2013-14 SEC Preview: Can anyone catch Kentucky?

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All month long, CBT will be rolling out our 2013-2014 season preview. Check back throughout the day, as we’ll be posting three or four preview items every day.

To browse through the preview posts we’ve already published, click here. To see the rest of the Conference Previews we’ve published, click here. For a schedule of our previews for the month, click here.

Kentucky is the most talented team in the SEC. Stipulated for the foreseeable future, counselor. It’s appropriate that a blue-blood program from the heart of horse country is stocked with powerful blue chip athletes who have obvious physical advantages. They can, should and probably will win the SEC. But there’s always a chance that Seabiscuit will emerge from the pack and energize the race. The Wildcats will get everyone’s best effort in every game, and the league is studded with contenders and wily veterans who can make things interesting. Kentucky’s stumble into and immediately out of the NIT last season has put the gleam of hope in the eye of every challenger the league has to offer.

FIVE THINGS YOU NEED TO KNOW:

1. Kentucky will put an NBA-caliber team on the floor every night: We can pick Kentucky No. 1 in the nation every year, that’s no joke. Some of us resisted that notion this season, because we’ve seen that work spectacularly (2012’s national title) and fail miserably (2013’s NIT washout). Michael Jordan said it best: “Talent wins games, but teamwork and intelligence wins championships.” We can see the talent, so if the other two sides of the triangle fall into place, well, quite frankly, nobody else has a chance.

2. Jeronne Maymon is back in Knoxville: I used the thoroughbred as a metaphor for Kentucky’s makeup, but Tennessee’s strength is different. Former Vols coach Bruce Pearl called Maymon a “junkyard dog” when he landed the Marquette transfer, and the burly forward pairs well with current coach Cuonzo Martin’s gritty style of play. Maymon redshirted last year with a persistent knee injury, but he’s back this season and ready to pair with Jarnell Stokes to form our No. 6 frontcourt in the nation.

3. The Marshall Henderson Show gets a tenative renewal: Marshall Henderson is a shooter. He can shoot you into a huge win with his gutsy deep stroke, or he can shoot himself in the foot with his own middle finger. Henderson will be sitting out three games this season, including his team’s first two SEC contests, and his notoriety is now a double-edged sword. Everyone knows Ole Miss has a star, including the refs and the NCAA’s shell-shocked PR department.

source: AP
AP photo

4. Haithers gonna Haith: When Frank Haith nabbed the Missouri job in 2011, two questions dogged his heels. First, was he better than his 56% winning percentage at Miami would seem to indicate? So far, the answer is yes to that one, as Haith has won 53 games in two seasons in Columbia. Second, would infractions from his time with the Hurricanes dog him in his new gig? That question was answered recently, when the NCAA suspended Haith for his first five games of this season. With another quality team in place, led by transfer Jordan Clarkson and junior Jabari Brown, Haith should be ready to put it all behind him and win 20-plus games again.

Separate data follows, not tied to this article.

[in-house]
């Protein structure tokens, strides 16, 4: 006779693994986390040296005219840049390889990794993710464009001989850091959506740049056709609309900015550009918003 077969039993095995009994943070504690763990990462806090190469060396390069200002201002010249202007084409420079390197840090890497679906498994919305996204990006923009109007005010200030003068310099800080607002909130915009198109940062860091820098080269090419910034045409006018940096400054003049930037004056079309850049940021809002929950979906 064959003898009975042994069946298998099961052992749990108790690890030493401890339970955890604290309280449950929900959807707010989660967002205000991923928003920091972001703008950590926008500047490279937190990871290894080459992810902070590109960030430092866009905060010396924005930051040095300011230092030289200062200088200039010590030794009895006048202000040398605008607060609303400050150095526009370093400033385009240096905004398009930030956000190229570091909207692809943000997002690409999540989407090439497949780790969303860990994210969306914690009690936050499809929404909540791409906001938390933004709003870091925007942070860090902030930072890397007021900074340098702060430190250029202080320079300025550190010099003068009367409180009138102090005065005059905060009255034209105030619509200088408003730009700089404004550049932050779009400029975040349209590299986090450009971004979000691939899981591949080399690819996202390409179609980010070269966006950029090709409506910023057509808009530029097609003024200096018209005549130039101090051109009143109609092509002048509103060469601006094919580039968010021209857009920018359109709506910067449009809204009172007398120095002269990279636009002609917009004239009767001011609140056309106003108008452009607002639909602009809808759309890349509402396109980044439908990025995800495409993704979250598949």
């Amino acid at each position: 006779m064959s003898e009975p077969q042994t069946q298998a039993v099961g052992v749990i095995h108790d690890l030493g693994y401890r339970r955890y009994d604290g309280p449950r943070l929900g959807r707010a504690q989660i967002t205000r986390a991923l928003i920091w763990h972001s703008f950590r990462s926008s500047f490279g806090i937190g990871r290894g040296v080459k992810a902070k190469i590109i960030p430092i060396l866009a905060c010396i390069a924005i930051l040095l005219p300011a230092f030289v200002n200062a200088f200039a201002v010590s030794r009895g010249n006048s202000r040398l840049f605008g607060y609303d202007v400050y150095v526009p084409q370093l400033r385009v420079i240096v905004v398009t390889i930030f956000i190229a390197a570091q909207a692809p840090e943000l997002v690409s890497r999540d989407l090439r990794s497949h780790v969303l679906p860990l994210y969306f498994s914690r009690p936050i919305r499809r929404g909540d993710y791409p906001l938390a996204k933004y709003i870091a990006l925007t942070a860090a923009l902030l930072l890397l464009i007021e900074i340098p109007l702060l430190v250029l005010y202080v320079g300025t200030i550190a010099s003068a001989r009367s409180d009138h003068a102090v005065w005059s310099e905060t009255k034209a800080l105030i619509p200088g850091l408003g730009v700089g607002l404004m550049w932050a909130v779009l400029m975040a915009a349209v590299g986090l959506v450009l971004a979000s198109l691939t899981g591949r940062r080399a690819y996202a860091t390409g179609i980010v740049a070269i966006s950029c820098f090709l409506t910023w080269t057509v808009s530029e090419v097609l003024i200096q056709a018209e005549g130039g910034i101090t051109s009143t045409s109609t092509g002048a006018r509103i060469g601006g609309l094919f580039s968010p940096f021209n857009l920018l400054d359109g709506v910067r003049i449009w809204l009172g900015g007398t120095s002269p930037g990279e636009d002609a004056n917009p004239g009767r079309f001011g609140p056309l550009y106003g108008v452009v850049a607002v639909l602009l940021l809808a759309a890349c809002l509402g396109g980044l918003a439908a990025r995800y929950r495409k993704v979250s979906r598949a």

5. LSU is back: Standing 6-foot-9 and weighing in at 260 lbs., Johnny O’Bryant III may not be the second coming of Shaq, but he’s bringing back some of the excitement of the Dale Brown era in Baton Rouge. Second year Tigers coach Johnny Jones has three more of his top scorers returning to back up O’Bryant, and his recruiting touch has the Tigers sitting pretty for the future as well.

PRESEASON SEC PLAYER OF THE YEAR: Julius Randle (Kentucky)

Well, duh. This guy could likely start in the NBA right now. He’s the combination of size, strength and speed that comes along extremely rarely, even in DI basketball. If his basketball IQ is on track, he will find plenty of room underneath alongside his massively talented teammates. He’s the very definition of “one to watch”.

THE REST OF THE SEC FIRST TEAM:

  • G Jordan McRae (Tennessee): When the media voted for preseason POY, Randle got the lion’s share of the votes, but McRae grabbed five votes to come in second on the ballot. The lanky 6-foot-6 wing had some monster games last season, scoring 34 on LSU and 35 at Georgia. With a solid team around him, he could steal some more of the spotlight.
  • F Johnny O’Bryant III (LSU): It’s been a while since Tiger fans had a big man to write home about. O’Bryant is on the cusp of a breakout season, and it wouldn’t be a shock to see him average a double-double for the season and get LSU back to the NCAA tournament, where they last ventured in 2009.